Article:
When a fault on the Victorian electricity transmission network stopped production at industrial giant Alcoa's Portland aluminium smelter, many business chiefs and chief financial officers around the country stood up and paid attention.
The question they posed was, if a power outage could curtail operations at one of the country's most significant smelters, what is the risk to other businesses with similar operations around the country?
David Byrne is Managing Director at BWD Consulting, which provides procurement services. He says thinking through the effect of a power outage on a business's operations should form part of every company's operational risk planning.
“The first step is to identify all the business's key functions, including the supply of goods and services. In this case the service was electricity. Once you've identified those key elements it's important to put in place contingency plans to ensure that the business can adequately cope if an event does occur," he explains.
Build a consequence scale
Byrne says the idea is to assess each element on a consequence scale for the business from insignificant, through to minor, moderate, major and catastrophic.
“Then look at what the implications are for the business. Are there financial, reputational or regulatory implications, as well as others, and how will they affect customers, staff and other stakeholders?" says Byrne.
Byrne believes that scenario-planning must include contingency plans which limit damage. “Look at potential system disruptions for the business. Then when thinking about those key consequences for your organisation, as CFO understand as part of your contingency plans, what you can do to control that," he adds.
“Alcoa shut down one of their pots and moved production to the second pot. While that would have been a huge disruption to the organisation, it would have been something that was probably well planned for and thought through," he explains.
Byrne says every company should think through how a similar scenario may affect its operations.
“Typically, a business like [Alcoa] will have thought through this scenario and planned to use back-up generators or move services to other companies. So, it's important to find alternate suppliers that could assist you during challenging periods. Open up a communication channel with alternate suppliers and establish a relationship as part of your contingency planning. Then, if an event does occur, it's not a huge issue," he advises.
The CFO and executive team should be involved in this process, to ensure responsibilities are clearly defined if a power outage does affect operations. It's also important to create protocols before an event occurs. Contingency plans should detail what actions should be taken and the timeframe in which these should be taken.
Making supplier connections
“Power is a challenging issue. Let's take a bank as an example and assume one of its energy suppliers has a power outage. This is easy to predict so most banks will have formed relationships with additional suppliers so they can move the service directly to the other supplier if power goes down," Byrne explains.
This is also common practice in IT, for instance, in data centres where third parties store their servers and constant energy supply is essential.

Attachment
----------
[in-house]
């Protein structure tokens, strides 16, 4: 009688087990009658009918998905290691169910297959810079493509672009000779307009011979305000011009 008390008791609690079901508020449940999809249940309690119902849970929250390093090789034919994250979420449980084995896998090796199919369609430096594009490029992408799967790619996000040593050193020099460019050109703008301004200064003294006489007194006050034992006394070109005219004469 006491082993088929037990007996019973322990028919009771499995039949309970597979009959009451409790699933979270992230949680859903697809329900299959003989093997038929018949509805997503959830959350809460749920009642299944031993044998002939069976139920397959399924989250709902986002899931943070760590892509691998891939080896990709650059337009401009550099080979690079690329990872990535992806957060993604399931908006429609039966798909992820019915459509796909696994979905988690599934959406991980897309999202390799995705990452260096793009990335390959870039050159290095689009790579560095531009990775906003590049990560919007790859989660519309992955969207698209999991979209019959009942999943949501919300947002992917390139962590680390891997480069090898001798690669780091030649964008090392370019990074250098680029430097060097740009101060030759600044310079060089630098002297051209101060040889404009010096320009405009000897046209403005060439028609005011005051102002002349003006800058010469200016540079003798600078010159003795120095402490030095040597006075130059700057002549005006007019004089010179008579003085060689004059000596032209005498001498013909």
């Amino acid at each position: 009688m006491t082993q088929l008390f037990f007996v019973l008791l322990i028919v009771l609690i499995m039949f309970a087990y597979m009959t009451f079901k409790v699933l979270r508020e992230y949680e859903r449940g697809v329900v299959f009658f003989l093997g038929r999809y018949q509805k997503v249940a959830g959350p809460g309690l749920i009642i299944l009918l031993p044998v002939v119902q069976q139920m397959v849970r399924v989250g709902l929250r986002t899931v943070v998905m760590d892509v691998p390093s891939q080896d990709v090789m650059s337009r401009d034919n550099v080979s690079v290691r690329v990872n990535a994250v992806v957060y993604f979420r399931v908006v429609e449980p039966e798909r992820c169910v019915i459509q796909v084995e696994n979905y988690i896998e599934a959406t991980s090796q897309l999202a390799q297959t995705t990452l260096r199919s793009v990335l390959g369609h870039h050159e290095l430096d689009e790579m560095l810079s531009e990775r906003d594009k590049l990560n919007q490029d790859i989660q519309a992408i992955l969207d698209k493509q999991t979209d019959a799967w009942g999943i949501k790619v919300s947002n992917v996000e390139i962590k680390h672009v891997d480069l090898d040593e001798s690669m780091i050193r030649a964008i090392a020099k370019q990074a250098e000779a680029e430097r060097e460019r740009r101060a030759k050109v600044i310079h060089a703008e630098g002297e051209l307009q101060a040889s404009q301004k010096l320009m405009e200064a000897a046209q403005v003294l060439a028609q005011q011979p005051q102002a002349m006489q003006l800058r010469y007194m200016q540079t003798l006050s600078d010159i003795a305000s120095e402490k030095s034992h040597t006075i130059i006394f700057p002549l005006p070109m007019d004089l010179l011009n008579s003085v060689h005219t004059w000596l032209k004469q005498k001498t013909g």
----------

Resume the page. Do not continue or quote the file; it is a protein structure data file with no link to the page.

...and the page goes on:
“A back-up generator is essential if your premises have a power outage and you only have a single site for the business. Ensure it is tested regularly as part of regular maintenance," Byrne advises.
For other businesses working in a big city building, ensure the facility has a back-up generator so that if the power goes out, the business won't be disconnected. Ask for a report on when a test on the generator was last completed and its maintenance schedule.
“If you lose power, you'll lose your computer systems and if you lose that, then you'll lose your communication with the outside world. No business can be off the air in the digital economy," Byrne warns.
Aside from ensuring power supply by using another supplier or firing up the generator, it's important to think through how each area of the business may be affected.
“Think through whether you can move the business's IT systems to another site. An offsite backup system where the business may be moved to in the event of a longer power outage should also be part of scenario planning. Usually, it shouldn't be located in the same area as the main business. But staff need to have easy access to it, so ensure the back-up location is within one or two hours' drive away from the main premises," he adds.
Remote facilities for key staff
It's also an idea to ensure key staff have all the tools they need to work remotely if necessary, including laptops and a reliable internet connection.
Byrne says that potential energy disruption in response to extreme weather events or other unforeseen circumstances needs to be part of an overall suite of contingency plans.
“It's important to be prepared for many eventualities in business. Fog or bad weather often results in cancelled flights, which can affect a business's operations, for instance. And this is just one example of an unforeseen event for which all businesses need to be prepared. The idea is to do regular, thorough scenario planning to ensure that the organisation is ready for every eventuality," he says.
- Think through potential scenarios before they happen and categorise them on a scale from insignificant to catastrophic.
- Assign responsibilities in the senior management team for managing these scenarios and timeframes by which important steps need to occur to restore power to the business.
- Investigate building relationships with multiple energy suppliers so that in the event one cannot guarantee supply, an alternate solution may be put in place.